This is a major point – not sure if it’s because of the autism, but traditional parenting techniques do NOT work with Tristan.  Oh, I’m sure that if you make him swallow enough metaphorical bitterness that he will eat what food he is served and behave with perfect manners, but he’d be a really angry kid.  I’m sure if we battle all day, every day, I can stop the hitting and instill an aversion to hitting a parent.  But I need to remember to do it more like how I’d ask Samurai puppy not to jump on me, instead of viewing it as a breach of “respect protocol.”  I need to deliver a consistent nonresponse.  In doggie terms, that would include standing still, looking away, and resuming attention when the shitty behavior stopped.  Now I need strength to stay calm enough to do that with my kid when he brings out the slappy paws.

Feeding and updates

Food time is still going well. We practice some spoon feeding, he allows me to spoon feed him, and he is well-behaved with the suckable pouches. Tristan still would rather drink milk instead of eat; I am not very upset about this as most moms of babies his age say their babies don’t want any or enough milk. He still regularly receives sippy cups and bottles, but I have to jam something in next to him in his high chair so he does not turn sippy cups upside down and soak his pants with milk or juice. The general guideline lately is that he gets a sippy cup in the high chair and a bottle when he gets a drink anywhere else. We will have to work on that one, as we recognize that he’s using the bottles for comfort and we sometimes take advantage of that. At least he’s stopped screaming bloody murder for his milk, for the most part, but that’s also because at home we’ve started to prefill containers and grab them from the fridge.

Tristan seems to have passed the “up up up” phase. Not sure what his next repetitive utterings will be.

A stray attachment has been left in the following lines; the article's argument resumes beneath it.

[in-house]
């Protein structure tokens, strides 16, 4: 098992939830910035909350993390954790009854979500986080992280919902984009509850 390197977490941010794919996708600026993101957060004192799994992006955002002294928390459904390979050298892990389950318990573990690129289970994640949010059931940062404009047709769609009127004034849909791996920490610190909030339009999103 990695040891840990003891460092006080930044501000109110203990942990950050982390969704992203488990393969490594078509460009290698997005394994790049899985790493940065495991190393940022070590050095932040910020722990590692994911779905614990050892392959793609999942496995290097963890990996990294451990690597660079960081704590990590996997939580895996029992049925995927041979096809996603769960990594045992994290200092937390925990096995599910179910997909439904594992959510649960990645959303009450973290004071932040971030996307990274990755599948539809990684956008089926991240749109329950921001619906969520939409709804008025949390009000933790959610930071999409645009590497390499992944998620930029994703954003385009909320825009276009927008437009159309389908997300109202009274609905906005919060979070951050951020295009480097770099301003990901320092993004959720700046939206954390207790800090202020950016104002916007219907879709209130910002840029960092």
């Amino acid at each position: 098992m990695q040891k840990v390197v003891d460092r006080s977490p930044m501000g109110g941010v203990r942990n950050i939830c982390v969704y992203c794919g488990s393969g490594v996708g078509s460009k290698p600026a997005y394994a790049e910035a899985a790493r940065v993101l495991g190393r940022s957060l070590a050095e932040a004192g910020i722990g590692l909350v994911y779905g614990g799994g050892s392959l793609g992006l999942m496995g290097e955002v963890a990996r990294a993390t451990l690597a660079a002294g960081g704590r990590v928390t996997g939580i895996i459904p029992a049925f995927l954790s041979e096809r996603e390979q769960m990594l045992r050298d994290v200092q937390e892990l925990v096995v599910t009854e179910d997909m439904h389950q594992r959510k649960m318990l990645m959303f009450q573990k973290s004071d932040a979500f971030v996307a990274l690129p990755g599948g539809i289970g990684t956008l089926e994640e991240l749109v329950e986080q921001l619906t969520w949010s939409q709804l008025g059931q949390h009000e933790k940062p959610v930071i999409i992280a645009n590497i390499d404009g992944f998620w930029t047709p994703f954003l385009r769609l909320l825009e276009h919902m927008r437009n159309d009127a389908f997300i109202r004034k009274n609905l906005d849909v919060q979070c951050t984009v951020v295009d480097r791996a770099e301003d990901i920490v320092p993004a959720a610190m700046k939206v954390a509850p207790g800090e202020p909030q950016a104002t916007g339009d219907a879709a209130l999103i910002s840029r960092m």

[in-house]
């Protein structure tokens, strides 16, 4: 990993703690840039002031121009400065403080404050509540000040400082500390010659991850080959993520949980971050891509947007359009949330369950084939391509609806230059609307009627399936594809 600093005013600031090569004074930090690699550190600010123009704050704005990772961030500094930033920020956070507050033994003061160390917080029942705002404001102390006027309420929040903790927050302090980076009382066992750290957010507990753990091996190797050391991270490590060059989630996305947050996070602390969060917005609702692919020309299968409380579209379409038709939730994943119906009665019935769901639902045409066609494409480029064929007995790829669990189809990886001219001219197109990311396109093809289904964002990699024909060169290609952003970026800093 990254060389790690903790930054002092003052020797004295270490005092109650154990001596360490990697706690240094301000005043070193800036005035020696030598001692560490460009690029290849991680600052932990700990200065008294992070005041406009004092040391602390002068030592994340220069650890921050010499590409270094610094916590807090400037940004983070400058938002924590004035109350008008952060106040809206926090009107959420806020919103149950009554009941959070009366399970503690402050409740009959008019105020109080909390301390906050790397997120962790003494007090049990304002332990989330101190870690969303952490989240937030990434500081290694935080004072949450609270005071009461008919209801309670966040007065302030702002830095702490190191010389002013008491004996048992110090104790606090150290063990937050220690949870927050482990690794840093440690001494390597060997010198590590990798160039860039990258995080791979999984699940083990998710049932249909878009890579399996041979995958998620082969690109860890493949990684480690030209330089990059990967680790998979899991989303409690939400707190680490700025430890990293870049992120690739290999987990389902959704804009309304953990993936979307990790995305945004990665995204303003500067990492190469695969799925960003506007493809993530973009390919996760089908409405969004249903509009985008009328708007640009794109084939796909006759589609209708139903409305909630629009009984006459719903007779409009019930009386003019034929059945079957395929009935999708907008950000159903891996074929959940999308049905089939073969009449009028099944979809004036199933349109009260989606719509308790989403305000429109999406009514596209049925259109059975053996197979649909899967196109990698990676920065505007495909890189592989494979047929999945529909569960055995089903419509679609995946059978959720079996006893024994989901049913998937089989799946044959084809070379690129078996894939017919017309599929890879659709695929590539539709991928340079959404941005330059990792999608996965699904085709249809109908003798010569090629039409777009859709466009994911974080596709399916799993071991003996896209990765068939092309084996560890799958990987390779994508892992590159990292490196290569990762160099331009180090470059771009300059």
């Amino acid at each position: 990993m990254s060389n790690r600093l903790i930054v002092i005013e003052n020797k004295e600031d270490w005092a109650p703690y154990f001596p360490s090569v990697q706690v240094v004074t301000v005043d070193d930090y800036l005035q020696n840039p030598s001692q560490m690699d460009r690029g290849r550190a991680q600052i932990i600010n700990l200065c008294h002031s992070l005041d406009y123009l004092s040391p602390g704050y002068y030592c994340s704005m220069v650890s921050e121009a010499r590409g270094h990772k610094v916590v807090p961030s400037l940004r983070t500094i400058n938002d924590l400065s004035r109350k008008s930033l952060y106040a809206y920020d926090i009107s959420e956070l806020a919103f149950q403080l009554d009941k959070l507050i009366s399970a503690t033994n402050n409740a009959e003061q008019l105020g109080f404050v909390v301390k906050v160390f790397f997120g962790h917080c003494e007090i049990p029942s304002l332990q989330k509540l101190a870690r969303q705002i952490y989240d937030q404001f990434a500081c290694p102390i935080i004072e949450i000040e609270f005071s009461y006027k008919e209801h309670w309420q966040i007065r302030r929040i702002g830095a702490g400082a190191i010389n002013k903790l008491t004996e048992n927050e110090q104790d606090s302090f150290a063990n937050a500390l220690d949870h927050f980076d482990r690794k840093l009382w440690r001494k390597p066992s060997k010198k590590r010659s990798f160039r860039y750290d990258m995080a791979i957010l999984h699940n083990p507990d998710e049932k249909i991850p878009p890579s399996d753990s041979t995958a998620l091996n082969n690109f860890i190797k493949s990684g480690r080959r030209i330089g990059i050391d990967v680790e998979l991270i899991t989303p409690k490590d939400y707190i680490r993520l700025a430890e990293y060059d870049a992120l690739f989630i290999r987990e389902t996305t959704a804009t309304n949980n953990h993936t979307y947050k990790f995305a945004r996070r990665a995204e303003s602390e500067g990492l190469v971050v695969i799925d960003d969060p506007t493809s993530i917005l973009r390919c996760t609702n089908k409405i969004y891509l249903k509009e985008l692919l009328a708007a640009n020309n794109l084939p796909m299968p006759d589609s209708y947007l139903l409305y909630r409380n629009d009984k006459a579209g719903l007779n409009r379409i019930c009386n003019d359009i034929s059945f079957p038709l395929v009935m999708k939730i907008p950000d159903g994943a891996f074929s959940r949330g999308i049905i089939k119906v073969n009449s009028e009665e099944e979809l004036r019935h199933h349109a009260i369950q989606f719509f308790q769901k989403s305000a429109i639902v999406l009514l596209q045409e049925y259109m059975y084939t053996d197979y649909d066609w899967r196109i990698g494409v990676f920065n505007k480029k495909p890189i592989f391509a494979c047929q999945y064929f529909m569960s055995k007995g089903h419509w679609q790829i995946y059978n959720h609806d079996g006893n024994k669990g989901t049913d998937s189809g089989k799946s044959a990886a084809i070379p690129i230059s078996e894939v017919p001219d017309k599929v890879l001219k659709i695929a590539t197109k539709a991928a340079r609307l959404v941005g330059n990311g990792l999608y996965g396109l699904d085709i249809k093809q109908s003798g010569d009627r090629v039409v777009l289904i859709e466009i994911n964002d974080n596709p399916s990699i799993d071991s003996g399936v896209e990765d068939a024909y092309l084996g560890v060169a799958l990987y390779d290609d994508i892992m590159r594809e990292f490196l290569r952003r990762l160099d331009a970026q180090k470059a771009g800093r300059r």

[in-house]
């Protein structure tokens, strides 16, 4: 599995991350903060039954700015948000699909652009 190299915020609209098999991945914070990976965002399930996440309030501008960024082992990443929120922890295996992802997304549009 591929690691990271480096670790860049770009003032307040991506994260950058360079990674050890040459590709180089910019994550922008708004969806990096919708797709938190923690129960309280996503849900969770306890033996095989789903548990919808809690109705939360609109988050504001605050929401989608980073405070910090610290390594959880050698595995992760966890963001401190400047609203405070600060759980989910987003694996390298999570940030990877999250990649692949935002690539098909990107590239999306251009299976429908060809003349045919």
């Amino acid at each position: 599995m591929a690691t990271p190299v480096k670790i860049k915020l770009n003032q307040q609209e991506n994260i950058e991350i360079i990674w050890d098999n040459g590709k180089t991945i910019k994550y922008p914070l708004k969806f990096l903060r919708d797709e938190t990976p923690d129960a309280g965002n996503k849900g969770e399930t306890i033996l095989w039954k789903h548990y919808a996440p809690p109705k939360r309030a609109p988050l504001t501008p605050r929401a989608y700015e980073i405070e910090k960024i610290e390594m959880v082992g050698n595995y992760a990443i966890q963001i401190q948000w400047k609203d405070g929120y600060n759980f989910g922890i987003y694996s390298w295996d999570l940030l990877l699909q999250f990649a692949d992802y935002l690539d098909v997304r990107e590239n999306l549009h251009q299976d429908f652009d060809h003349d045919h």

For a month or so, we were able to mess around with Tristan’s naps and he’d take them whenever it was necessary, whether that ended up being a one or a two nap day. Suddenly, several days ago, he began sleeping in until 8:30 and sometimes 9 (much improved over the 7!), taking only one nap for about two hours, and going to bed around 10. This actually makes a lot of sense once we get it honed. We’ve still been trying to put him down for an evening nap for the past few days as well when he appeared tired, and he just did not fall asleep – instead, he played nicely for at least half an hour and then got upset. We’d get him from the crib and go out to a store somewhere, and he was in a perfectly fine mood. Then he’d go to sleep for that wonderful stretch. So I suppose tonight we may try to skip attempting an evening nap and just let him snore around 10, which gives us approximately twenty minutes to mess around online before I pass out.

Explosion continues

Of language, that is!  Although in this household, that’s not the only possibility.  Tristan can say THREE syllable words very recognizably now.  His pronunciation is improving in general.  He’s starting to label colored objects by color, and is learning so many more labels for objects.  He is REALLY starting to understand that people all have labels – their names.  He’s a lot more confident in his speech and will imitate just about anything, even if he’s going to garble it up.  That last part is fairly recent – for the most part, he just wouldn’t try to say it if he knew he’d fail.